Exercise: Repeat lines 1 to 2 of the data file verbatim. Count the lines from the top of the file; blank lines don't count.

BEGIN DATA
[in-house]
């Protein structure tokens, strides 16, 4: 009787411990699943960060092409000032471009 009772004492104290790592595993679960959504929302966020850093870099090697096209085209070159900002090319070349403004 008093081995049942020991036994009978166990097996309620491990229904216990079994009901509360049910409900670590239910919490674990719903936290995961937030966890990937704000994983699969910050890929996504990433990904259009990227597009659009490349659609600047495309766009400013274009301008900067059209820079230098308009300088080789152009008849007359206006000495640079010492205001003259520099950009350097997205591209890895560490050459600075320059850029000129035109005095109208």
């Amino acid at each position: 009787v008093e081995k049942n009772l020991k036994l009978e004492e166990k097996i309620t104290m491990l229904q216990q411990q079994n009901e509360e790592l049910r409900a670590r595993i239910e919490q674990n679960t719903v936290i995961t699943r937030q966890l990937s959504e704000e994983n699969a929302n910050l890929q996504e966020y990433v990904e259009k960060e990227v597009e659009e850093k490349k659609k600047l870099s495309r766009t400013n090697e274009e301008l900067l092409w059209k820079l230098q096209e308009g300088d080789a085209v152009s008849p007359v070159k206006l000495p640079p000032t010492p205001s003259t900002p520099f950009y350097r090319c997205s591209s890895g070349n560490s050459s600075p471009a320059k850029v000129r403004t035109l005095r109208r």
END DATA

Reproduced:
[in-house]
């Protein structure tokens, strides 16, 4: 009787411990699943960060092409000032471009 009772004492104290790592595993679960959504929302966020850093870099090697096209085209070159900002090319070349403004 008093081995049942020991036994009978166990097996309620491990229904216990079994009901509360049910409900670590239910919490674990719903936290995961937030966890990937704000994983699969910050890929996504990433990904259009990227597009659009490349659609600047495309766009400013274009301008900067059209820079230098308009300088080789152009008849007359206006000495640079010492205001003259520099950009350097997205591209890895560490050459600075320059850029000129035109005095109208």